Buyers still reject my recycled sculptures made from scrap – Narayan Sinha

by Ekatmata Sharma
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‘4 min read’

Narayan Sinha’s sculptural artwork caught the eye of many at India Art Fair 2022. He created a sculpture ‘Engulf’ made out of scrap silencer pipes in his sculpture symbolizing the challenges during the pandemic. Right after India Art Fair, Sinha bought together 35 sculptures at his solo show ‘Imbue’ at India Habitat Center presented by Art Ichol, an artist community in Maihar, Madhya Pradesh by Ambica Beri.  

Sinha’s works speak volumes about sustainability and fluidity as he creates implausible art out of scrap hard metals. The materials he uses in the ongoing exhibition to create installations and sculptures include iron, brass, copper, ceramic and sandstone.

Sinha is among very few sculptors who have been working in up-cycle and recycle medium to create art. Sinha puts forth, “I have been creating these since 25 years. I was working on recycled and up-cycled mediums much before people started talking about it.”

Sinha’s ‘Imbue’ melts, merges and ultimately flows beyond form. The series of works that took him one and half year to create has a sensibility of deep formlessness and fluidity. He uses stone as sweeping as water and brass as pliable as clay creating forms that seem impossible in the material that they are in. However for the artist all materials are his friends. “I don’t feel anything difficult and if at all it’s hard that means I have not connected with that material. As a sculptor, I connect with materials, they become friends and then we work. Nothing is tough for me,” said Sinha adding he has “explored each and every medium – ceramics, bronze, silver, fiber glass, cast iron, stone, rubber, heavy iron, steel, utensils, wood carving,  water colour, acrylic, photographs etc.”

He added, “I am sculptor, I can work with any material. I use a certain material to put soul in that object. You can provide me anything sustainable and I can make art out of it.”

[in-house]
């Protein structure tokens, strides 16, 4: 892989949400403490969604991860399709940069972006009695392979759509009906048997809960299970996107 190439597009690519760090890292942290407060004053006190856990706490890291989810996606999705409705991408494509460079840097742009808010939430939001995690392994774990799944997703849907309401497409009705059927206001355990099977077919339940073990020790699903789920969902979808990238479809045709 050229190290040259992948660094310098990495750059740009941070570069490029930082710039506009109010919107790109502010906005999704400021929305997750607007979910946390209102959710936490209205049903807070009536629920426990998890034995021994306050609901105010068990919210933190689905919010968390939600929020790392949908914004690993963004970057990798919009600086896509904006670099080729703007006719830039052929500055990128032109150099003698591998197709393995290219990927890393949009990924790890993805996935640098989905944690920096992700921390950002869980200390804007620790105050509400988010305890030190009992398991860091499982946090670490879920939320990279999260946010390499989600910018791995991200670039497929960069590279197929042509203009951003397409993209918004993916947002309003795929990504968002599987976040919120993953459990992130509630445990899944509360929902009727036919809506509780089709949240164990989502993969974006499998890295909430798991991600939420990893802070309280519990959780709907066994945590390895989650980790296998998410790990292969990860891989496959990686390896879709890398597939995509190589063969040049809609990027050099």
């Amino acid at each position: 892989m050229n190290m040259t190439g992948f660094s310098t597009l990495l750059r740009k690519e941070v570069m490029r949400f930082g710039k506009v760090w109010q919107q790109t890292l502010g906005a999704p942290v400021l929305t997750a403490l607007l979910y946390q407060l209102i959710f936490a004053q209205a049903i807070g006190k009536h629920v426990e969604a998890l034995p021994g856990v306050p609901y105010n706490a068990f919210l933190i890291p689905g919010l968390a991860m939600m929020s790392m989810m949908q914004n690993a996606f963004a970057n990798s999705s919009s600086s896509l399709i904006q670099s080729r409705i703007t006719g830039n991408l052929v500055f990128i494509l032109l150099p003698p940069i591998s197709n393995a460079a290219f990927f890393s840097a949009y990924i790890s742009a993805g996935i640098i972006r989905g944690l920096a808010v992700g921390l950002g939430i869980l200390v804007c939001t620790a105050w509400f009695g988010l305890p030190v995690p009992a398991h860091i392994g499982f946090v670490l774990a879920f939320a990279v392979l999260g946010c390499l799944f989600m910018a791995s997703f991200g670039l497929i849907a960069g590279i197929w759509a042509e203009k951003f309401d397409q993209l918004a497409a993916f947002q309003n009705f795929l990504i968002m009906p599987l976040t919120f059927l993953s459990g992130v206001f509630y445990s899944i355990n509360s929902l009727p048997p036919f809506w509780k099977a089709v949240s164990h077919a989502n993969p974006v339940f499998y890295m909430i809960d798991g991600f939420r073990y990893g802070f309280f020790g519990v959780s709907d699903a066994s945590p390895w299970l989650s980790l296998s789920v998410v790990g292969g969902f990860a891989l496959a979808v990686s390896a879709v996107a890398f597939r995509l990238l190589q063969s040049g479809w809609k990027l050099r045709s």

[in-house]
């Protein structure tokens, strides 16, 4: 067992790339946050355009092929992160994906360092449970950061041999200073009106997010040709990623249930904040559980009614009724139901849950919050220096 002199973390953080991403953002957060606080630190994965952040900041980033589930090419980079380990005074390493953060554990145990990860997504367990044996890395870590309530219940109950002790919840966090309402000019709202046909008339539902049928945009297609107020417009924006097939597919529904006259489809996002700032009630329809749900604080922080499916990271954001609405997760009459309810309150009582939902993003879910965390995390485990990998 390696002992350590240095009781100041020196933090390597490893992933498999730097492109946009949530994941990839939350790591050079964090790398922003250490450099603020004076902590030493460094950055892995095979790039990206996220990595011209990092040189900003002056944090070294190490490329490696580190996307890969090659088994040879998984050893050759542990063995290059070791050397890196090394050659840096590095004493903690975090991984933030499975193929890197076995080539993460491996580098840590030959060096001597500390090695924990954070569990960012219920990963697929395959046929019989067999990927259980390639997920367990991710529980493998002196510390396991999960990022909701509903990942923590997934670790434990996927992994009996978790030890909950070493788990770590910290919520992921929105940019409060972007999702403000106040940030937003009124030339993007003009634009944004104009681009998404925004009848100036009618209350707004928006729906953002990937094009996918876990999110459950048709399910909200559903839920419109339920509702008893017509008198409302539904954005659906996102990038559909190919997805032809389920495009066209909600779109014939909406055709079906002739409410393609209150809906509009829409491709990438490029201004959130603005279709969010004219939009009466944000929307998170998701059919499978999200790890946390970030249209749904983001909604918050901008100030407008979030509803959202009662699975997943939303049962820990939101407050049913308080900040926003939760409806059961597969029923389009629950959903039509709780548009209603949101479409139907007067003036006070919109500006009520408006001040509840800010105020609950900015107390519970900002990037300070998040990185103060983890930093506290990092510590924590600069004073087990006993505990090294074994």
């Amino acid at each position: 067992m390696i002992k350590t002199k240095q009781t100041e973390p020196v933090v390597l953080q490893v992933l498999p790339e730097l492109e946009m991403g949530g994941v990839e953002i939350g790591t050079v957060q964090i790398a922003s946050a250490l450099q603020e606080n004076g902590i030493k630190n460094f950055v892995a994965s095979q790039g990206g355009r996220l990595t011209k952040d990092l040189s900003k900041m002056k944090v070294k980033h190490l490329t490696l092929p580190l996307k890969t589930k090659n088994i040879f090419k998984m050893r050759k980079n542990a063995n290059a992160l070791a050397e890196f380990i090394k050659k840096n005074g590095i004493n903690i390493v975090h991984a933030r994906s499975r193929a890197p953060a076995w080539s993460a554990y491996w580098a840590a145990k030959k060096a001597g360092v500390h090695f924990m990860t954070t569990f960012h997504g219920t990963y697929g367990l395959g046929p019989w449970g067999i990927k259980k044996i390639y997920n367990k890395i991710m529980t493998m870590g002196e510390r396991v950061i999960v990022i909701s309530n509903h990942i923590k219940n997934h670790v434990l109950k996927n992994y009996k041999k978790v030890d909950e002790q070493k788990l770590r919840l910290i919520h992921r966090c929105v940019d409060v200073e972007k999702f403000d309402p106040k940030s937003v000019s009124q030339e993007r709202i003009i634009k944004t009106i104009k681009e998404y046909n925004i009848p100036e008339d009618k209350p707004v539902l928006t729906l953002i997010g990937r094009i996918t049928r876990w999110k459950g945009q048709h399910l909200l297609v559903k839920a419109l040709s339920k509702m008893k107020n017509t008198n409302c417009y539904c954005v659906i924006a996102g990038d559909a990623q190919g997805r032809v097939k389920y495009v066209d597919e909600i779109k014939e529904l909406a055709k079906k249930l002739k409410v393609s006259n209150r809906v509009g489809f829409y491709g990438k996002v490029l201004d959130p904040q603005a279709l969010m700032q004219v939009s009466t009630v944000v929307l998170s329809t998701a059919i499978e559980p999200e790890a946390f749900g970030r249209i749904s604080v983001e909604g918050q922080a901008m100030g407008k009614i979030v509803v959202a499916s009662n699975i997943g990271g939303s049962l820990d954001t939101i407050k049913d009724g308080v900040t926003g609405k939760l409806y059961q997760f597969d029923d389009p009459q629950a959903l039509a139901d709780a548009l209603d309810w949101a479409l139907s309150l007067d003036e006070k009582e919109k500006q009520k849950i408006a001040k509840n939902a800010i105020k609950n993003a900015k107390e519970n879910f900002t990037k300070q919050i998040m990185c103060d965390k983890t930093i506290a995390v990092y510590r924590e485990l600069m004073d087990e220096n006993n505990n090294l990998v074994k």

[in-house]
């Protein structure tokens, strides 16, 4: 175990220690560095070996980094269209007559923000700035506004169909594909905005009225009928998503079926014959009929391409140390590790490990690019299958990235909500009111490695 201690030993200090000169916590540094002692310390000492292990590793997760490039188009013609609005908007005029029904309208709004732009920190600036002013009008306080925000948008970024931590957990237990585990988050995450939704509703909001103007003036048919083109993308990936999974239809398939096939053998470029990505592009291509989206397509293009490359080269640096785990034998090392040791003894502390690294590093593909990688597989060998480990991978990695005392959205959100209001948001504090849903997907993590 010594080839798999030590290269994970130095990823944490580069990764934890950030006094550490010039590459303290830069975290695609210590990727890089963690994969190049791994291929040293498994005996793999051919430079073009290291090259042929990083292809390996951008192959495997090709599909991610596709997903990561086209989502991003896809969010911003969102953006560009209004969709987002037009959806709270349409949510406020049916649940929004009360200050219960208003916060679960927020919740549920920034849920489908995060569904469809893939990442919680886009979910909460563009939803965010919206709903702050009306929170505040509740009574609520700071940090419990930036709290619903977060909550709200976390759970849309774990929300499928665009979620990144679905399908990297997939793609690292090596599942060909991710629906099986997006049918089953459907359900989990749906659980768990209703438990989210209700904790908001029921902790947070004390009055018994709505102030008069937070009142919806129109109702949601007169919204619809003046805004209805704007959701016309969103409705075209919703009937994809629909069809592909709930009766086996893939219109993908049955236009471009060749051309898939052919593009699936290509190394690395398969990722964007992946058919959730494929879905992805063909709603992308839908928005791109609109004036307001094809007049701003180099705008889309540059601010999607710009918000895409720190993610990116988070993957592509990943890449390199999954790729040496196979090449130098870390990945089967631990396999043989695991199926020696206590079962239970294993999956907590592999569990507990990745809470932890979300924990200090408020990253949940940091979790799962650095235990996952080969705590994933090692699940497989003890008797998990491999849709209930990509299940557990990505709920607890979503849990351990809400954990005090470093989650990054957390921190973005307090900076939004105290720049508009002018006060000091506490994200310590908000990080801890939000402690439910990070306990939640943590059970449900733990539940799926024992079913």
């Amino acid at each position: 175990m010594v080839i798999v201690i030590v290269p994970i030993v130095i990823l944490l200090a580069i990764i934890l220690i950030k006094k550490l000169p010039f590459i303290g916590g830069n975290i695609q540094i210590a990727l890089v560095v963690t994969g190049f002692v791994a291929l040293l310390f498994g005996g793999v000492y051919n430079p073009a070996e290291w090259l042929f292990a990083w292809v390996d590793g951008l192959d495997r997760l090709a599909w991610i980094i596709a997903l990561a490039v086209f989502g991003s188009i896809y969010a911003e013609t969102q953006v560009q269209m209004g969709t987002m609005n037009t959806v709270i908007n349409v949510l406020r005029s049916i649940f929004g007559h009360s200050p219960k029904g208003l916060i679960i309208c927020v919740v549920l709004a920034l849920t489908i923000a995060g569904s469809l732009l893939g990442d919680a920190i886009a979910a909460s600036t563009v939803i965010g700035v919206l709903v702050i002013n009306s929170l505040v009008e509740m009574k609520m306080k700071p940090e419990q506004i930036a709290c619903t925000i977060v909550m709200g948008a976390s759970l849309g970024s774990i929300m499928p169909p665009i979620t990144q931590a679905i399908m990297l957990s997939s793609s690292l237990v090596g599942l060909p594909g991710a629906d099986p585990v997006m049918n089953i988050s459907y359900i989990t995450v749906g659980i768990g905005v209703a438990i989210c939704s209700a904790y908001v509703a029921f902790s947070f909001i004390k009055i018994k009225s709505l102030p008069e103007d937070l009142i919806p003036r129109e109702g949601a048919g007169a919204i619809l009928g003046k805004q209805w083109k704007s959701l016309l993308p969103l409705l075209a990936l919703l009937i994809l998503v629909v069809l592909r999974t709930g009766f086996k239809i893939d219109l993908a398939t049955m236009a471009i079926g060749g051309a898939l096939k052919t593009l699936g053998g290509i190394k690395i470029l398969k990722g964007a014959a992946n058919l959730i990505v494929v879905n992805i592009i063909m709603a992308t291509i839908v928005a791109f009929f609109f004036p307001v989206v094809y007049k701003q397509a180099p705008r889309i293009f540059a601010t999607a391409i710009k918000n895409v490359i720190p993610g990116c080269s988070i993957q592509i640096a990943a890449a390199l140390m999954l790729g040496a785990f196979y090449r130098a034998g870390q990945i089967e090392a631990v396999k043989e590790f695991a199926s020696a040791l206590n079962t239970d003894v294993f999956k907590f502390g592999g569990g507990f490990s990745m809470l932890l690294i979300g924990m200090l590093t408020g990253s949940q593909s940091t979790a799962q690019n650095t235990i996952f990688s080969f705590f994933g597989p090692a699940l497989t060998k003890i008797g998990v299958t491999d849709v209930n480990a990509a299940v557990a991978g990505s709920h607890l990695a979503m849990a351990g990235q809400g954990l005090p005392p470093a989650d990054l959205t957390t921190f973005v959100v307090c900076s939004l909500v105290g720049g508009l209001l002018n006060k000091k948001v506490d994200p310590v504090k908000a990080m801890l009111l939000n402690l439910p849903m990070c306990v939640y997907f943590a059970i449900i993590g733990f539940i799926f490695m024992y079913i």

Sinha feels that junk artworks are still naïve in Indian art market. “I feel there is a sense of hypocrisy in market. People appreciate very intellectual work. When they start buying for their house they are very specific in a certain way. The new generation is avant-garde. They are appreciating every sort of art.”

His sculptures overlap, intertwine and unfold in multifaceted layers and dichotomies revealing his angst and passions culminating in the ultimate exultation of spirit

Talking about his inclination towards hard metal, Sinha shared he was surrounded by automobile parts right from his childhood. “I am small town boy. My father owns an automobile business – the grease, the lubricant, oil, it was dark and manly world. It was very disturbing for me, because as a creative person, I felt that there is a sense of sensitivity in being alive.”
He expressed, “Throughout the day everyone was cutting metal, there was so much of noise. My childhood was not blessed with sort of beauty, softness and aesthetics.”

Gradually it all started making sense to Sinha. “Initially these things were irritating me, but when I understood that this is where I live. Slowly, the whole ambience became my friend. The automobile parts kept talking to me. It was a very surreal conversation,” he told.

Sinha began with painting in watercolours. He shared, “My world is very soft, there are birds, leaves, and my dad’s work is all very masculine. I wanted to mingle up with my dad’s world. I want to be part of his manly world.”

It wasn’t a cakewalk for Sinha working with up-cycled materials. “In 2001, I started selling my work, but in India the Vastu came up and all sort buyers from Marwaris to Gujarati’s abandoned my whole body of work. They rejected me by saying I am using scrap and recycled materials.”

These rejections dint deter him, he continued his journey as a sustainable artist. “I realized that it’s my journey and I appreciate it that’s my father’s world that somewhere connected with me and I am not letting it go. I took an oath that I will up-cycle my work, where people are not putting any value or not giving a second look I will make them precious and expensive. So, they will be bound to keep my sculptures in their homes.”

In two decades, Sinha has come a long way and is now a celebrated sculptor. “It’s a long battle and somewhere humbly I own it. Now, people are paying and buying my works and keeping them in their homes and mansions.”

As a sustainable artist, Sinha believes, “It’s a huge change that I am bringing into the world with up-cycling and recycling. I believe in this system. It’s like a prayer to me. In a larger way I am contributing to the environment.  I always talk about mother nature and going back to nature.” Sinha admires works of renowned artist Anish Kapoor and Daniel Ashram.

To a time when Sinha had 100 rupees in his pocket to buy junk from automobile factories to creating larger than life sculptures, he is on his journey to accomplish his dream. “I started at a very small scale when I created sculptures of 1 ft. Later the sizes became big. I want to work on 1000 ft sculptures in architectural form,” concluded Sinha.

‘Imbue’ exhibition continues till June 30th, 2022 at India Habitat Centre.

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